Schools will have greater flexibility to offer high-quality 15-hour tutoring courses that meet the needs of their pupils in a major expansion of the National Tutoring Programme, backed by £1 billion the government has announced.
The programme is expected to reach up to six million pupils across the country in total over the next three years with the aim to make sure students that need it receive catch up support.
The announcement states that as of today schools can sign up with this year’s external tuition providers, covering the whole country and expected to reach over 500,000 students this year. Also, academic mentors are being placed in selected schools across the country to work in small groups with over 250,000 students most in need of support this year.
As the new school year starts, 52 new free schools are opening for the first time to support continued growth in student numbers across the country.
The government believes schools and colleges are ready to welcome students back with the right balance of measures in place to minimise COVID-19 related disruption, including enhanced ventilation, regular COVID-19 testing and vaccinations of older students and staff.
Education Secretary Gavin Williamson said: “It’s fantastic to see pupils returning to schools and colleges at the start of term once again. This year we have a greater sense of normality thanks to the roll out of the vaccination programme. That extra protection helps us find that sensible balance between protecting staff and students and ensuring education is not disrupted.
“Keeping children in the classroom helps them catch up. It has given pupils real, hands-on help to support them following the disruption caused by the pandemic and we want to build on that success. So I’m delighted to be further expanding the National Tutoring Programme.
“We are boosting the tutoring that is available to pupils so that millions more can benefit from the support they provide and we see a real tutoring revolution take place in our schools.”
Teachers are also returning to the classroom with additional support for training, especially in the early years of their careers to help improve outcomes for young people. The new Early Career Framework (ECF) launches this term, providing teachers with high-quality training opportunities over the first two years after they qualify.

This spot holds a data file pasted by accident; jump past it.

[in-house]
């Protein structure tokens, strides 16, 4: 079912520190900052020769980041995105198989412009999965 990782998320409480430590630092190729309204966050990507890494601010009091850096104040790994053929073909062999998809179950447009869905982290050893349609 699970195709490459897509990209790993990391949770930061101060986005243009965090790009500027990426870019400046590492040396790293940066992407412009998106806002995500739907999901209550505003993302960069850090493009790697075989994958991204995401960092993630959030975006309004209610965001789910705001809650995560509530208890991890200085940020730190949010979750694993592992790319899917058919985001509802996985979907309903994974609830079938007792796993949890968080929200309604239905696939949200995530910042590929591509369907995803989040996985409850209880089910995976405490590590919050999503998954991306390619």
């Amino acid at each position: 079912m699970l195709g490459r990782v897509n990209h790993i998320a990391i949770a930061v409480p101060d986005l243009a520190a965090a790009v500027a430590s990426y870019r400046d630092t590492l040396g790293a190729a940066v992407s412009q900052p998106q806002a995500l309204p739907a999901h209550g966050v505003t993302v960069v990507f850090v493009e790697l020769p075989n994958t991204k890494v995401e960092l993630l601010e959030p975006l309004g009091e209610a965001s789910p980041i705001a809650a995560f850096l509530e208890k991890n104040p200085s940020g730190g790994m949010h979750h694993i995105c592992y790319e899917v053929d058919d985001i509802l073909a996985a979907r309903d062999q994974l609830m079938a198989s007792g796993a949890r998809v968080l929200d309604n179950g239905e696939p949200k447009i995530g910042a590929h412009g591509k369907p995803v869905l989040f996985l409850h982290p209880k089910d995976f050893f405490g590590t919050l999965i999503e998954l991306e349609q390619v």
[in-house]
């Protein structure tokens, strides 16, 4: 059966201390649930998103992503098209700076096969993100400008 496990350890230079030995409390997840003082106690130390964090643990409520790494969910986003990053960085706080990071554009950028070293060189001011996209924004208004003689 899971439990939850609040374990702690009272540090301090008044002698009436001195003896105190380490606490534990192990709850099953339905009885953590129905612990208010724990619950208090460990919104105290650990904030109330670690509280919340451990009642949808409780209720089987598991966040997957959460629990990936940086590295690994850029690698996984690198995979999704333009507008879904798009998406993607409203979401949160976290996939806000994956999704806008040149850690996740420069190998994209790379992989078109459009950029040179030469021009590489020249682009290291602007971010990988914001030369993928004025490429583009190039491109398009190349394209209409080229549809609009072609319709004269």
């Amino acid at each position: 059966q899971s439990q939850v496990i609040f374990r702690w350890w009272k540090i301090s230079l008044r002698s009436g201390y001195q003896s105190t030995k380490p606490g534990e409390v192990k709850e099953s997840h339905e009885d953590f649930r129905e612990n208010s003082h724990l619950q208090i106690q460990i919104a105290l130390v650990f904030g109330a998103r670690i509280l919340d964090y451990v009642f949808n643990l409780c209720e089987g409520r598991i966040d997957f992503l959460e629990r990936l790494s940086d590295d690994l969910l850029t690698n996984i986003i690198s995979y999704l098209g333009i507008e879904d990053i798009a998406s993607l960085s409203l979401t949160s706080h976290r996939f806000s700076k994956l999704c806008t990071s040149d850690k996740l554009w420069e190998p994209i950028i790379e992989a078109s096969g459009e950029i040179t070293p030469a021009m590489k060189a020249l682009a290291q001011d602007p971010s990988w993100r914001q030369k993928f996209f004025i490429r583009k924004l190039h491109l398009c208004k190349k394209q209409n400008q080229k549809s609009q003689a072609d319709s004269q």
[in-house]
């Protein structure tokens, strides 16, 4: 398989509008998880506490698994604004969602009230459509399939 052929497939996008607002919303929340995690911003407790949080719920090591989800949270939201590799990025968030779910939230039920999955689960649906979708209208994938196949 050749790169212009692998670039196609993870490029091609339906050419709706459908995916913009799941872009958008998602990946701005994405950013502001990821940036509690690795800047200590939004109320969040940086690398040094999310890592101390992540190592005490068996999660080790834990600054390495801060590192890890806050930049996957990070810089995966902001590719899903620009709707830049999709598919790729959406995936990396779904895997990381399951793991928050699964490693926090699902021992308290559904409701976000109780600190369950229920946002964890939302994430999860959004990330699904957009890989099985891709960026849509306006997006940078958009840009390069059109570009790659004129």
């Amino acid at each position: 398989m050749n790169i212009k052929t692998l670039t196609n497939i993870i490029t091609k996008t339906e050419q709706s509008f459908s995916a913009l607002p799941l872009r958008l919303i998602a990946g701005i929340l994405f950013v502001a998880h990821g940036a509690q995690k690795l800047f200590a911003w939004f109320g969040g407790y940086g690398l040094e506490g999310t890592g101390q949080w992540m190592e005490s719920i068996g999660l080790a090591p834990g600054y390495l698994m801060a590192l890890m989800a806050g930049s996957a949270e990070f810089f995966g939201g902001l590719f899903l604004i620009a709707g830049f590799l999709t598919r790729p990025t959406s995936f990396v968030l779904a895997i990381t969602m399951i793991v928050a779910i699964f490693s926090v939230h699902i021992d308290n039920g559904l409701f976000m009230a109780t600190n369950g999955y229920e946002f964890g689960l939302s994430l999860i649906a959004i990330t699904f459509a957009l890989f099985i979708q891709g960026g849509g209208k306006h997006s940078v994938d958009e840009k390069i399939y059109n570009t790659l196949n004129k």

The government have also said they are investing £102 million in 21/22 through the 16-19 Tuition Fund to support hundreds of thousands of young people to catch up in English, maths and other vocational and academic subjects. This is in addition to the £96 million made available in 20/21 to deliver vital support for those 16-19-year-olds who needed it the most.
The three National Tutoring Programme (NTP) routes have been developed to complement one another, allowing students to potentially access up to all three areas of support at the same time.
Evidence from the Education Endowment Foundation suggests that pupils who receive one-to-one or small group tuition can make between three to five months’ additional progress. This is likely linked to pupils receiving more feedback, being more engaged and completing work tailored to their specific needs.
Students will be able to get going with tuition from the start of term, building on the 300,000 students reached by the NTP in year one, as the government has prioritised a return to the full education experience, minimising disruption from measures that were in place last year like bubbles.
Dr Susan Hopkins, COVID-19 strategic response director at PHE said: “Being in face-to-face education is the best place for children and young people, bringing with it many benefits to physical and mental health and we know that many will be looking forward to getting back to school.
“Parents, young people and teachers should feel reassured that the risk from COVID-19 for the majority of children remains low and that schools are not hubs of infection.
“It does remain vital however that we take precautions to ensure that children can return to school safely, with fewer interruptions, including regular testing and enhanced hygiene measures.
“Rapid testing is critical to help uncover hidden cases of the virus at the start of term, especially after the summer holidays.
“It’s really important that children return to school to take their first tests in-person and that they continue to test twice a week from home. This is an easy but important way to stop the spread of the virus.”